Research on domperidone

I thought I’d write this post in case someone else is taking domperidone for breastfeeding, and have concerns about the safety of the drug.

I was spending some time this week doing research on Domperidone, the prescription drug that helps me produce more milk to breastfeed my baby.  Dr. Livingstone at the Vancouver Breastfeeding Centre is dead set against the drug.  My own doctor is a bit on the fence.  And my public health nurse thinks I should just keep taking it if it is helping me breastfeed.  With all the conflicting advice, basically I need to make up my own mind about it.

If you were to do any research on breastfeeding, Dr. Jack Newman is a name that will come up everywhere.  He has a lot of very useful information and videos on his website about breastfeeding.  He is the authority in this area.  I would certainly consider whatever he has to say about the drug.  When Health Canada issued the black box warning about the drug, Dr. Newman issued the following statement:

Based on a study that was published in Belgium which looked at over 1000 cases of sudden death and found that some of the people who died suddenly were taking domperidone, Health Canada has put out a warning about possible concerns about treating with domperidone. This is a bit of an overreaction on the part of Health Canada. Well, a big overreaction given the data.

Note that in the study, the youngest person who died was 55 and the average age of those who died was 75 years. What has this to do with breastfeeding mothers who are rarely older than 45 years and are usually in reasonably good health? Furthermore, this information came from a data base with no clinical information. It simply has information that so and so died  suddenly and was taking such and such a drug. The thing is that domperidone in these patients was used for reflux and we know that heart disease is frequently misdiagnosed as reflux; severe pain at the top of the abdomen or lower part of the chest is typical of both reflux and cardiac pain.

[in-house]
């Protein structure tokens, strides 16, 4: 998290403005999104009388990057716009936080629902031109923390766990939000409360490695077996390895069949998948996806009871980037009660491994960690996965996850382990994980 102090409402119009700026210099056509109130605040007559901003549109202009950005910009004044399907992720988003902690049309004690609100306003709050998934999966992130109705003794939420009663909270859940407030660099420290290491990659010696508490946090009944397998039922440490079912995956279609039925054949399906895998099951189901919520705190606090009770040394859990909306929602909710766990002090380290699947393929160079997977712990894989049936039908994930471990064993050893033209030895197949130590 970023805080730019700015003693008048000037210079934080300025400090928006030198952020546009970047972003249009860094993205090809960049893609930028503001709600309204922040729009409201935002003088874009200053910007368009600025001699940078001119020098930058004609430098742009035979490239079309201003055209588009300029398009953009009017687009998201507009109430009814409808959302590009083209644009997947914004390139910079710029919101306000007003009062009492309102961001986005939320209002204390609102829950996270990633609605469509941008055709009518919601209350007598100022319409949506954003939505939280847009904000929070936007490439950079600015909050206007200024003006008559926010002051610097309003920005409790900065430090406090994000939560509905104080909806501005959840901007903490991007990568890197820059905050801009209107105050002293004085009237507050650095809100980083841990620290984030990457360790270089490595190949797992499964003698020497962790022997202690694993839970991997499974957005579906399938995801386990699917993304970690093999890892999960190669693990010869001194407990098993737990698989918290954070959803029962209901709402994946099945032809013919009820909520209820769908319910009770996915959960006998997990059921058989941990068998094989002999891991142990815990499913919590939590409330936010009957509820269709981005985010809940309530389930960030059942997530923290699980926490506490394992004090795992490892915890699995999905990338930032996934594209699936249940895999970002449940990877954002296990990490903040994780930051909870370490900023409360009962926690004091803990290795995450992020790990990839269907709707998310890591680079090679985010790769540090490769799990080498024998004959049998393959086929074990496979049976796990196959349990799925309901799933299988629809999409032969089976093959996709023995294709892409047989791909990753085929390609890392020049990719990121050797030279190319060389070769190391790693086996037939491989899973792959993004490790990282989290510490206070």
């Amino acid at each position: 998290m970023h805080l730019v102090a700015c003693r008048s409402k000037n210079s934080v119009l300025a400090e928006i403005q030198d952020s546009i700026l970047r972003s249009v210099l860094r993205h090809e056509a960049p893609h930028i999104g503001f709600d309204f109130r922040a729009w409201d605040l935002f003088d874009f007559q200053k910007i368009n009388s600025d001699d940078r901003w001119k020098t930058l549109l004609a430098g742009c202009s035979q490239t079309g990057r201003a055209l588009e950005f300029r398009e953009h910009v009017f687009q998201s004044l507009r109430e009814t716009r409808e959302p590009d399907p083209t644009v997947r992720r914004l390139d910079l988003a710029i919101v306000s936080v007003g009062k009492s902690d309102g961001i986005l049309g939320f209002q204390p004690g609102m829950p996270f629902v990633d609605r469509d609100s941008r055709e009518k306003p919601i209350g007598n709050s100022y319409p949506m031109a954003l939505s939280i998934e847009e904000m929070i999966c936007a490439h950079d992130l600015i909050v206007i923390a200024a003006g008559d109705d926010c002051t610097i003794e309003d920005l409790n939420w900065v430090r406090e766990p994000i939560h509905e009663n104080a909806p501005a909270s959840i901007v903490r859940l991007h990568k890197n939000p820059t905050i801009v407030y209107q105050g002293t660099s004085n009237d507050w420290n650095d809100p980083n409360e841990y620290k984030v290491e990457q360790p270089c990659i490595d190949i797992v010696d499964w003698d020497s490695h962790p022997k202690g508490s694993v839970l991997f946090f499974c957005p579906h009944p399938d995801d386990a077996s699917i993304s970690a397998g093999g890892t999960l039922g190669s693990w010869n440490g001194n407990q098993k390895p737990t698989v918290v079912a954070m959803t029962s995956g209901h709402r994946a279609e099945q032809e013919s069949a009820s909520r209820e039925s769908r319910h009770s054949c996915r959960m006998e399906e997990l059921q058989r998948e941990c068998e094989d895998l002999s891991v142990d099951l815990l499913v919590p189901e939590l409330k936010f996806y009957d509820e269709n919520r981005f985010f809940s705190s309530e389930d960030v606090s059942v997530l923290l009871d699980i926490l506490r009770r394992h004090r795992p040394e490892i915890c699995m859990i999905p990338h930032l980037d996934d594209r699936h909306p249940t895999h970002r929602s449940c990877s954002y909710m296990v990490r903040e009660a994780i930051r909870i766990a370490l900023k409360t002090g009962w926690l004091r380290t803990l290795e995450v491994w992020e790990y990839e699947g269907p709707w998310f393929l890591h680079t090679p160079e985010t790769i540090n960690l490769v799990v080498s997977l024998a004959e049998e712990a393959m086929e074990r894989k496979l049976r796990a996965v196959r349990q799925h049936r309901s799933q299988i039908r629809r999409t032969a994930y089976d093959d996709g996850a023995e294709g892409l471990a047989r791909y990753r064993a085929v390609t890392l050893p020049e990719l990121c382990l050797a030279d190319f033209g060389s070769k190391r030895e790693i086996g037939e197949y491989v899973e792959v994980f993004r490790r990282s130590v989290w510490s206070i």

Misdiagnosis is particularly possible in Europe where domperidone is available in countries like the United Kingdom, Belgium and the Netherlands without a prescription and it is likely that many people are self-diagnosing and self-medicating.

So that’s it and it does not mean that domperidone kills. I will continue to prescribe domperidone at our doses which are based on many years of clinical experience. I have treated many thousands of women with it with only minor side effects. I believe this article from Belgium proves nothing and does not require us to stop prescribing it.

It would be a pity that mothers and babies not benefit from domperidone when used in conjunction with our Protocol to manage breastmilk intake.

Dr. Newman is also a part of the consensus statement issued by a number of breastfeeding doctors.  It is a very good read, giving a lot more information on the articles/studies that Health Canada based its warning on.

I know Health Canada has to issue these warnings when there is a possibility that a drug could have harmful effects.  But it would seem to me that it has over reacted here, especially the statistics came with no clinical information.  I have yet to find any articles or research on the harmful effects of the drug, other than potentially giving you an upset stomach.

I still haven’t decided if I am going to decrease the domperidone dosage and track Savanna’s formula intake, based on Dr. Livingstone’s advice.  But either way, at least I feel more at ease about taking the drug if I need it.

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